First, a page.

The folks in town are very happy to see him. Only a few minutes before, a Confederate scouting force – a brigade of infantry under the command of Brig. General J. Johnston Pettigrew – came near the town in search of supplies. He is told that they moved to the west along the Chambersburg Pike, toward Cashtown – back the way they came. Buford decides to go have a look.
Pettigrew left in a hurry because he saw the Union cavalry coming. His orders were to scout, not to start a battle, so he decided to go back to headquarters to let his superiors, Maj. General Henry Heth and Lt. General A.P. Hill, know what was going on. The Union army was north of the Potomac, and closing in on the rebels.
Neither Heth nor Hill believed Pettigrew’s story. You see, Pettigrew was not a West Point-trained, professional soldier like they were; he was a college professor from North Carolina who had spent most of the war in coastal defense duties, not in battle. How could he know the difference between the Army of the Potomac and the inexperienced local militia that General Early’s men had brushed aside a few days before? These had to be those same troops back for more punishment. Heth, new to his division command and looking to gather glory to his name, asked for and received permission from A.P. Hill to take his full division to Gettysburg the next day to rough-up these home guards.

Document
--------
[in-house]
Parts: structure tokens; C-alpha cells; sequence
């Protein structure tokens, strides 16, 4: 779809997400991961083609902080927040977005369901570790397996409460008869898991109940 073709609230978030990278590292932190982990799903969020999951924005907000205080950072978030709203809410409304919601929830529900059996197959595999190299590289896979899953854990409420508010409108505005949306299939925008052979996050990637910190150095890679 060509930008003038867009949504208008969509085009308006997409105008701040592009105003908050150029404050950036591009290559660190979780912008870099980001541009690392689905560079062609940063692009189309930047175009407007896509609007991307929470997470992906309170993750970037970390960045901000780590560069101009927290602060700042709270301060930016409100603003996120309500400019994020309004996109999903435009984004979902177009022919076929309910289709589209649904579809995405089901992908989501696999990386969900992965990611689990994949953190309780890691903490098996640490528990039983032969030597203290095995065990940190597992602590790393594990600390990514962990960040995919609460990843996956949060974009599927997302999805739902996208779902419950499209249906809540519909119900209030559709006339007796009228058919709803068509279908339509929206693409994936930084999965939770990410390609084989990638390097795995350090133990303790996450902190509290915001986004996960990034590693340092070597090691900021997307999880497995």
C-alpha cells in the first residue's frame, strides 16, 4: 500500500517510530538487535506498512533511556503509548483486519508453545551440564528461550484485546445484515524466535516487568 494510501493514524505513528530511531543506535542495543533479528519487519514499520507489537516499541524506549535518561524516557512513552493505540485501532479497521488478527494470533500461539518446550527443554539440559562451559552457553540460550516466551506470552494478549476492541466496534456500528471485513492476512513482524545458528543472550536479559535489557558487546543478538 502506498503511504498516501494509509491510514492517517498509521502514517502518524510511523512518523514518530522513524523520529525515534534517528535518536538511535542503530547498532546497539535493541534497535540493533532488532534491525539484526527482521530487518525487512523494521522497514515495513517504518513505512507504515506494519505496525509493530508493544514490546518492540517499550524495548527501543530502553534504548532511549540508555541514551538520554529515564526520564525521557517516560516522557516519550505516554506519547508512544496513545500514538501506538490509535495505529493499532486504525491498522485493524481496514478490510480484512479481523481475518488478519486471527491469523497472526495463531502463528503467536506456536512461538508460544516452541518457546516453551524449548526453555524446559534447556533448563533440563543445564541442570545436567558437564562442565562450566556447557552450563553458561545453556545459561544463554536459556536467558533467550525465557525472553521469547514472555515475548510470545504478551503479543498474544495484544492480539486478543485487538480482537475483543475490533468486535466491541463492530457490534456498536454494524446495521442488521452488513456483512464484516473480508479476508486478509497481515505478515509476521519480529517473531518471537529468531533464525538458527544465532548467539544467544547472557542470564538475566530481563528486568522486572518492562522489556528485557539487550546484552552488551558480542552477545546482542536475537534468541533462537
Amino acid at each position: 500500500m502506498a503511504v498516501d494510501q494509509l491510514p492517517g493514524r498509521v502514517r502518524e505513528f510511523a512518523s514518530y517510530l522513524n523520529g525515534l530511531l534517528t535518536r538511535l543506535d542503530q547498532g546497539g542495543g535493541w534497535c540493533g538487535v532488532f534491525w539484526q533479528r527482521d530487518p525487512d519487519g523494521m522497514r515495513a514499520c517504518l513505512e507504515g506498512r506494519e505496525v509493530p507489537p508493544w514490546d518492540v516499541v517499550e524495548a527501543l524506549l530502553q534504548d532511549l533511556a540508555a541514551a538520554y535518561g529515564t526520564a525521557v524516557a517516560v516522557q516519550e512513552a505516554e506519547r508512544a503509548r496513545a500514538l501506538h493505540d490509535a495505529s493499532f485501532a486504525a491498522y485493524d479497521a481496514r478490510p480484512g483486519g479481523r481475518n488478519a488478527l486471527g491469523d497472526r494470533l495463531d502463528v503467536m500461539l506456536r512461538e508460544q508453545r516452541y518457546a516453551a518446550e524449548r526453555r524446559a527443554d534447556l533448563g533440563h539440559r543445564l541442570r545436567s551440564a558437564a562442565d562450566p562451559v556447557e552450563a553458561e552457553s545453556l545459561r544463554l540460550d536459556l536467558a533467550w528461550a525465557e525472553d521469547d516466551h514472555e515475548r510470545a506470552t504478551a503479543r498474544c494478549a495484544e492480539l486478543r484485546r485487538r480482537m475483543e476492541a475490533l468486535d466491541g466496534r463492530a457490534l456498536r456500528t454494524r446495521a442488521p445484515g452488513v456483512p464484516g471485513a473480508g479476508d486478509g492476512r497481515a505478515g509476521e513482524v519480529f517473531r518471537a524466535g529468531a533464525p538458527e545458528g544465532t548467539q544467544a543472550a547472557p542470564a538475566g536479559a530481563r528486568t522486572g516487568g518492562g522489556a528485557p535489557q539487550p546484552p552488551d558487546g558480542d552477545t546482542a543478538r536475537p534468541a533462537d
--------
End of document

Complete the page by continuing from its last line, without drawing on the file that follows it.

By mid-afternoon, General Buford had a feeling that Pettigrew’s “retreat” was not for real. Though his subordinates disagreed, Buford knew the rebels would be back in force. Gettysburg had a superb road network, and good high ground all around the town. If a battle was to be fought, this would be a good place to do it. Buford wanted to retain control of this excellent position, so he dug in for a defense. He sent word of his plan to General Reynolds, commanding the western sector of the advance, in the hope that he could bring the 3 corps of infantry that were with him down in Emmitsburg, up to Gettysburg by morning.